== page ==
No shortage of challenges as Allan Adam reelected ACFN's chief

The environment, health care, an opioid crisis, wildfires and trying to get an all-weather road are some of the challenges facing ACFN.

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As Chief Allan Adam starts his fifth term as leader of the Athabasca Chipewyan First Nation (ACFN), there are no shortages of crises facing his community and projects to finish. A major priority will be a closer relationship with the different governments and industry groups in the region, since Fort Chipewyan’s problems are not limited to the northern community.

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“You’ve got the five First Nations here, you’ve got the RMWB, you’ve got the federal and provincial government, you’ve got the Métis, you’ve got industry. They’re all here in this region,” said Adam. “We need to all sit down and talk and work together and towards a better future here. Otherwise we’ll just keep looking at problems and think ‘why can’t we get this done?’”

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The community is “plagued with health problems,” said Adam, and Fort Chipewyan needs more doctors and health specialists. Improvements to local school and more teachers are also needed, although Adam says there have been successes in modernizing education locally.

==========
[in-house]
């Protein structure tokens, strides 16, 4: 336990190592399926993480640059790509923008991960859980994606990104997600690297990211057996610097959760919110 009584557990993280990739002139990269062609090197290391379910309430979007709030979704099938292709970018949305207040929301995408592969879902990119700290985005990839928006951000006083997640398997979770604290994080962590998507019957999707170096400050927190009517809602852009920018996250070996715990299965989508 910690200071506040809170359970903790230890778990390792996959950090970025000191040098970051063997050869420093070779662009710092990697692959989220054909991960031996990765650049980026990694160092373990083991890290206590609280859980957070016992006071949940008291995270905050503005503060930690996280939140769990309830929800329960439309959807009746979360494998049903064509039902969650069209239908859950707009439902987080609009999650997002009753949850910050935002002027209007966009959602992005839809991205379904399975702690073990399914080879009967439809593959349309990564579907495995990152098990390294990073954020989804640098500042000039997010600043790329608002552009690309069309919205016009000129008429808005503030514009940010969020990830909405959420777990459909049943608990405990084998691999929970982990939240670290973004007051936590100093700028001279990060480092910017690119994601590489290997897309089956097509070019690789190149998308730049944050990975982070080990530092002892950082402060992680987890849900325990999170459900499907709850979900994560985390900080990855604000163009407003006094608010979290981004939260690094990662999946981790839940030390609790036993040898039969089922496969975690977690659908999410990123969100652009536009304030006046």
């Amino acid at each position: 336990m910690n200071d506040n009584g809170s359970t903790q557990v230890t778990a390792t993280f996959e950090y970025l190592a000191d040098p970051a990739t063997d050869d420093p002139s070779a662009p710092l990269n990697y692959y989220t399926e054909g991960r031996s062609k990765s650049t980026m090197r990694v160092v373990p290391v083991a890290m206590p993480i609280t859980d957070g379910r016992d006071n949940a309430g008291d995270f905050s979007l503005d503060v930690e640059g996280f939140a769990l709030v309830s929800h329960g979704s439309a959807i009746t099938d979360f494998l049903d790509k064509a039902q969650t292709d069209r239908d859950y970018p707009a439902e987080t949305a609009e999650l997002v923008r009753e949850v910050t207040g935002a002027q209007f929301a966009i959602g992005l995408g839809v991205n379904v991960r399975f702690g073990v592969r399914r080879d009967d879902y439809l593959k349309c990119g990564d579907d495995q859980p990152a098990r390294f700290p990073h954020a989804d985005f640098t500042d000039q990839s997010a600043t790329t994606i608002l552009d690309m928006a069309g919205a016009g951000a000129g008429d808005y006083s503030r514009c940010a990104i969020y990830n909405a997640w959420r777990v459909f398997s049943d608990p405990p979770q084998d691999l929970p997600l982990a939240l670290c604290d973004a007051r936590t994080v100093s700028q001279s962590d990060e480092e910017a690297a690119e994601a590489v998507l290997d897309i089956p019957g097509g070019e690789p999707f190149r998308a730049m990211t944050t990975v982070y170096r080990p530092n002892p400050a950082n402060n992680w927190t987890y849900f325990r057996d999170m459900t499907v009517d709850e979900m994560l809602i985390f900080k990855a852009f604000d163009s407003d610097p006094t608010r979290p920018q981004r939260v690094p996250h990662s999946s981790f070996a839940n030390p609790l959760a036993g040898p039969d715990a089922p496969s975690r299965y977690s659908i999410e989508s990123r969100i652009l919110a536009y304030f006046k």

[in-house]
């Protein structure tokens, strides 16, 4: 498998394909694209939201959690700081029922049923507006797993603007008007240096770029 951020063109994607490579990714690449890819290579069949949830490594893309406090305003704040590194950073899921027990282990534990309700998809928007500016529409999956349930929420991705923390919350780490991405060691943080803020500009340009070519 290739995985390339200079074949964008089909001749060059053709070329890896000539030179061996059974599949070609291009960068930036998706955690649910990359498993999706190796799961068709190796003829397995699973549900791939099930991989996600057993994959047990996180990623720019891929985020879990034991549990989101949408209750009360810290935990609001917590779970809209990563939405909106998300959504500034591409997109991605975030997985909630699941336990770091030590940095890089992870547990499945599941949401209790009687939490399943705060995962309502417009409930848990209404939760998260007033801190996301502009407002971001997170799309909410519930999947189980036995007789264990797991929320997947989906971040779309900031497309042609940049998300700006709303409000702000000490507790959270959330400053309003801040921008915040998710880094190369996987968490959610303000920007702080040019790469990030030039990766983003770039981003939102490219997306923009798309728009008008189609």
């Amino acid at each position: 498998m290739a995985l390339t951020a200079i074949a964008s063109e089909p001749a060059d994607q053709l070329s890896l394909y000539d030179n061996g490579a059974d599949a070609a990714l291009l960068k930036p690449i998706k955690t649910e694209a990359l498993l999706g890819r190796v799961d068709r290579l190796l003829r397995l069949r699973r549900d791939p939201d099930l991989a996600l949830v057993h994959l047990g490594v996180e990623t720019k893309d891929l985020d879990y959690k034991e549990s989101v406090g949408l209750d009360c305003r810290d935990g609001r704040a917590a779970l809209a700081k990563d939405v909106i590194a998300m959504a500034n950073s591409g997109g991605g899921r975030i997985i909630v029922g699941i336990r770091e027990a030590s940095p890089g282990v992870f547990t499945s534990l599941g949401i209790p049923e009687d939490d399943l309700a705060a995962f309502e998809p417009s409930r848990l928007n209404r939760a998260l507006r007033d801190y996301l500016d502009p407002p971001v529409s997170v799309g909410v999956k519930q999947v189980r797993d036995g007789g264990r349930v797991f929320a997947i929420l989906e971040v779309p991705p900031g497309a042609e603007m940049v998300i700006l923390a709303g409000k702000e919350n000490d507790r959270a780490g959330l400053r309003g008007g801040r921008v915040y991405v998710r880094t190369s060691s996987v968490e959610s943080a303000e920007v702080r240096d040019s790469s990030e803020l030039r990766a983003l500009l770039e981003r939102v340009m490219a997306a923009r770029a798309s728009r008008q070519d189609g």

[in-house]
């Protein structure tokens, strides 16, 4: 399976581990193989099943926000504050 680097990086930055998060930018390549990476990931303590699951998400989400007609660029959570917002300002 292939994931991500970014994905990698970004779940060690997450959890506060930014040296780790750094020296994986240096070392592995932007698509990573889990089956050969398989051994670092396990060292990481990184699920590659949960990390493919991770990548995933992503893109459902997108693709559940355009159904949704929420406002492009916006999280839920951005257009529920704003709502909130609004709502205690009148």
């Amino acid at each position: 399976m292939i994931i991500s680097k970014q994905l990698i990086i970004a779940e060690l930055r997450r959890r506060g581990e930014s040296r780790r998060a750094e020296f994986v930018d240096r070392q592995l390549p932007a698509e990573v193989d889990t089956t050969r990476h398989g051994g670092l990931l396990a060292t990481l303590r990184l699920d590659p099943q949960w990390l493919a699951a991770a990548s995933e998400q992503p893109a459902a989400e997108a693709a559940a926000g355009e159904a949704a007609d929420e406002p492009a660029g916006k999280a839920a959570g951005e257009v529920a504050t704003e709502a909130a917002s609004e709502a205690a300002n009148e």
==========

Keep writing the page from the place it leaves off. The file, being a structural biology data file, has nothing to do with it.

The Fort Chipewyan area is still recovering from the trauma of last summer’s wildfire evacuation, which caused an evacuation and forced more than 1,000 people to find safety elsewhere. Fort Chipewyan’s leaders must help people recover from the evacuation while planning for the next wildfire season.

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The fire has also worsened an existing mental health and addictions crisis in Fort Chipewyan. Adam and the rest of the Athabasca Tribal Council say suicides, drug overdoses and alcohol killed more people than COVID-19 did in the five First Nations of the Fort McMurray Wood Buffalo region.

Environmental issues also continue to be a concern for Adam. ACFN still plans to take the Alberta government and the Alberta Energy Regulator to court following their handling of a tailings leak at Imperial Oil’s Kearl Lake site. He hopes to meet with leaders of Imperial Oil and other oilsands companies to make sure similar incidents do not happen in the future.

Water levels have also dropped around Fort Chipewyan. Adam blames the Site C dam in northern B.C. for the plunging levels of the Athabasca delta.

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ACFN says a permanent, all-weather road connecting Fort Chipewyan either to Fort Smith, NWT or Fort McMurray is critical for Fort Chipewyan’s survival. The community can only be reached by boat or plane if there is no ice road.

The low water levels have become a concern for locals. Warmer winters has shortened how long the road can be used in recent years.

“It’s not going to be an easy task. We need to continue following up with governments and agencies to make sure they understand our position,” said Adam.

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